Collapse of Silicon Valley Bank leaves financial world with uncertainty

Vincent Perretti

SVB Financial Group, once one of the world’s leading banks in the technology sector, collapsed due to a capital shortage, resulting in the bank’s closure and takeover by federal regulators on March 10.

SVB, which did business as Silicon Valley Bank, provided banking services to nearly half of the U.S. technology sector with assets amounting to $220 billion in March 2022, according to CNN.

Banks have two sources of funds that act as their safety net: capital and debt.

Capital is the money a company or business needs to function and expand. This funding includes cash and other assets.

Debt is the money a consumer incurs by borrowing money from the bank.

SVB had poured billions into long-term U.S. government bonds. These bonds were widely considered one of the safest investments, and at the time, interest rates were favorable.

But, when the Federal Reserve aggressively hiked interest rates due to the economy, the value of these bonds fell. As a result, SVB began to sell off all its bonds at a loss of $1.8 billion to negate its capital shortage, according to CNBC.

Investors and consumers lost confidence in the bank, resulting in a mass withdrawal of assets. The bank’s stock plummeted by about 60%, leading to its collapse.

The Federal Deposit Insurance Corp. is an independent government agency whose mission is “to maintain stability and public confidence in the nation’s financial system.”

SVB is ensured by the FDIC, meaning depositors are covered up to $250,000 for each account.

The agency is currently attempting to ensure U.S. investments are safe while looking at alternatives to get the bank back on its feet.

In a joint statement between the Federal Reserve, FDIC and the U.S. Treasury Department, the agencies noted that they were taking initiatives to “fully protect all depositors.”

“Depositors will have access to all their money starting Monday, March 13,” the statement read. “No losses associated with the resolution of Silicon Valley Bank will be borne to the taxpayer.”

Additionally, to mitigate the impact with other governmental agencies, the Fed announced the launch of the “Bank Term Funding Program.”

According to a press release from the Fed, this initiative will allow banks the option to borrow directly from the central bank to avoid having to sell assets off at a substantial loss. The Fed added that it will “be an additional source of liquidity against high-quality securities, eliminating an institution’s need to quickly sell off those securities in times of stress.”

“Regulators probably needed to do what they did to prevent potentially chaotic damage across the economy,” Harvard professor Jason Furman, who is a former director of the National Economic Council of the United States, tweeted. “But make no mistake–it does have an expected cost to taxpayers.”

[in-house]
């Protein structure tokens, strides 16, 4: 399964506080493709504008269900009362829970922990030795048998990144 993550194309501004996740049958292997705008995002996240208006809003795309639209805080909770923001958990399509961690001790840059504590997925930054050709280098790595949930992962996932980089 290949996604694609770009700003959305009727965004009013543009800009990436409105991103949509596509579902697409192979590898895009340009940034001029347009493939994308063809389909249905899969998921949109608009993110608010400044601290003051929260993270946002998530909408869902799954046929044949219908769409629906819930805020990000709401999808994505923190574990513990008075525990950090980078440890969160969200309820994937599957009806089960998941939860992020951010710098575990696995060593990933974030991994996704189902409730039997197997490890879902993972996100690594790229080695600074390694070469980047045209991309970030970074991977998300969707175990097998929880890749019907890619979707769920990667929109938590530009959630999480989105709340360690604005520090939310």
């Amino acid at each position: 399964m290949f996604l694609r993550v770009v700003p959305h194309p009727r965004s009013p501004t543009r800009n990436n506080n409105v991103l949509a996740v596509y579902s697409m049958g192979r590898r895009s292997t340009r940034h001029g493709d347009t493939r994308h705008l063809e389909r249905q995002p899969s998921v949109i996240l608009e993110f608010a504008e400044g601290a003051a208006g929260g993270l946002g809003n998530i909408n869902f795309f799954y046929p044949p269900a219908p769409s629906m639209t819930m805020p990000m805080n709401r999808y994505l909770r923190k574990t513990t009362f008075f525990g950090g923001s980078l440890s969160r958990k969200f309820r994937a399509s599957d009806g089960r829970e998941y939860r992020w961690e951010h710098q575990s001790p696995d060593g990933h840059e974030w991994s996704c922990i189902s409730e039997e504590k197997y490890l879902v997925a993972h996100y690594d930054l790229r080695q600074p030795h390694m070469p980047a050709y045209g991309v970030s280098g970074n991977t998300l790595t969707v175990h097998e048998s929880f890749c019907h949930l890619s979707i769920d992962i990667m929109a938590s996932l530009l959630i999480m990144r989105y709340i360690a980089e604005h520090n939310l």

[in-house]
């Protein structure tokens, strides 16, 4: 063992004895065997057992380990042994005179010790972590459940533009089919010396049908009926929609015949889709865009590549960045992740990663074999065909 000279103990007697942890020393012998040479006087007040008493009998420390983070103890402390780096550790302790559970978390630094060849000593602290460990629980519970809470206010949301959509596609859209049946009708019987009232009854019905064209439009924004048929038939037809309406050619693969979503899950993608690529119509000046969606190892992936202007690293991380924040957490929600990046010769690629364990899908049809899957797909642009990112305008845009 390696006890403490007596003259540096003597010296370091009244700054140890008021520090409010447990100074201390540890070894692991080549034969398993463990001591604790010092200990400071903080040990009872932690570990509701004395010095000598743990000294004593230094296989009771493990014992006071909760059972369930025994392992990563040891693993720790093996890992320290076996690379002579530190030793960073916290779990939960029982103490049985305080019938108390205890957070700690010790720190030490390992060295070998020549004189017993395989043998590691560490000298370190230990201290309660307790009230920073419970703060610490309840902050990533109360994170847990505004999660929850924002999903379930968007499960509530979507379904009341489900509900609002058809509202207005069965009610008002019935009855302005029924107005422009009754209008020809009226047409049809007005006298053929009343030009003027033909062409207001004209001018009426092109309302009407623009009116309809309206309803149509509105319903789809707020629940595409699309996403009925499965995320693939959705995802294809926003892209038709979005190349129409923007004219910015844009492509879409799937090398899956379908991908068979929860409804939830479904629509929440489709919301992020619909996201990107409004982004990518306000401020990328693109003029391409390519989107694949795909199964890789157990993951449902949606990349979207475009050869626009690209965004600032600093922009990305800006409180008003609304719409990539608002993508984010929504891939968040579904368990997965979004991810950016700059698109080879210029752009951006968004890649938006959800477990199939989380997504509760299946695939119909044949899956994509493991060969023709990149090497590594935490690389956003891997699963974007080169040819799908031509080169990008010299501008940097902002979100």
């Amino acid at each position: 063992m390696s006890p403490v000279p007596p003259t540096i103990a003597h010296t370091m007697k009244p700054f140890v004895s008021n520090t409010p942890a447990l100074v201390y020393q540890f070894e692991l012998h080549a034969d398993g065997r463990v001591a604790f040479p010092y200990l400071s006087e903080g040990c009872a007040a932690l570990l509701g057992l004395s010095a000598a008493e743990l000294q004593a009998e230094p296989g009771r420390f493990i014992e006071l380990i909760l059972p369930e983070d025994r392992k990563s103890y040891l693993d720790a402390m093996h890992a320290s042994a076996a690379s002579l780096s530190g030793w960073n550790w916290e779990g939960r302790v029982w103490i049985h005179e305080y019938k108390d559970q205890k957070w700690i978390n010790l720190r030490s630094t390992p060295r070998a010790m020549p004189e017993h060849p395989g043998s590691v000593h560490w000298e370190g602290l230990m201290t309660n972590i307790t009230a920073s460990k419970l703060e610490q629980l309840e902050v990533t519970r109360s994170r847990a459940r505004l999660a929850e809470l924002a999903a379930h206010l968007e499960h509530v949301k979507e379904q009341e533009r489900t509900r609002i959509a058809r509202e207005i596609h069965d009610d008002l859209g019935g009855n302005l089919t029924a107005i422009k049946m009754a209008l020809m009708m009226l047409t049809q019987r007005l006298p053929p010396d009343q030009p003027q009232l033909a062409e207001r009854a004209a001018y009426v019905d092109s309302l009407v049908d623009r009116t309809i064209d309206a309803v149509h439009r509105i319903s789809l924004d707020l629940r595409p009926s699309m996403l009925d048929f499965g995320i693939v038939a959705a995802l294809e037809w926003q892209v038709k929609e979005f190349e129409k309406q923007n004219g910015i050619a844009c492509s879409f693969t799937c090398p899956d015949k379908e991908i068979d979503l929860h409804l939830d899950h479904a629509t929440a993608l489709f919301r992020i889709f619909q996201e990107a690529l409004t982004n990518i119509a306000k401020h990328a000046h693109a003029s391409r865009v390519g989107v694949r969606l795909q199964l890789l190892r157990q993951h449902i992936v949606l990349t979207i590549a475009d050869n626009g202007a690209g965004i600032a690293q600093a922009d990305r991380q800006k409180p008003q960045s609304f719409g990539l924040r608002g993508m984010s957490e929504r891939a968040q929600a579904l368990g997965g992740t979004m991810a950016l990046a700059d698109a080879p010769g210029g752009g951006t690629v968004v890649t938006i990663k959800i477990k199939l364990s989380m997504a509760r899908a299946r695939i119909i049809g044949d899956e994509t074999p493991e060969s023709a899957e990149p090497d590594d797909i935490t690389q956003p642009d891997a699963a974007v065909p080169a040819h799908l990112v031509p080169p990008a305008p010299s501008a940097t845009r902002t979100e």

SVB’s collapse marked the largest banking failure in the nation since the 2008 financial crisis. The news sparked a banking crisis among consumers and investors.

“There’s no doubt in my mind: There’s going to be more,” former FDIC Chair William Isaac told Politico. “How many more? I don’t know. How big? I don’t know. Seems to me to be a lot like the 1980s.”

Isaac’s ripple effect theory came following the collapse of Signature Bank and Silvergate Capital Corp.

Signature Bank was a New York regional bank and a leading lender in the cryptocurrency industry, with assets amounting to $110 billion according to Fortune. New York State regulators closed the bank on March 12.

Conditionally, Silvergate Bank, which is another primary cryptocurrency bank lender whose assets amounted to $11 billion, announced it would seize operations after its stock plunged 36%.

The Street cited the overreliance on specific sectors of the economy and a lack of a diverse portfolio as major factors of these collapses.

In comparison, bigger banks do not rely on one sector of the economy and have risk management teams in place.

SVB did not have a risk management team or a chief risk officer until January, two months before its collapse.

Despite distinct reasons behind these banks’ failures, studies have shown that an estimated 186 banks have the same chance of collapsing due to potential interest rate hikes. Additionally, researchers said the values of those banks’ assets, such as bonds and mortgage-backed securities, would dwindle, according to MarketWatch.

“I think all markets are in for a volatile time in the short term,” Ilya Volkov, CEO of the financial technology platform YouHolder, told Forbes. “Even though Silicon Valley Bank is a regional bank, the news surrounding it presents a lack of confidence in the banking sector.”

Banks will continue assessing their next moves, especially in light of the Fed’s announced interest rate hike from its March 22 meeting.

“This is going to be the most momentous Fed meeting in recent memory because the next move is so significant, and we don’t know what it’s going to be said,” CNBC’s Jim Cramer said. “We just don’t know if it’s enough to outweigh the bad from the snowballing banking crisis.”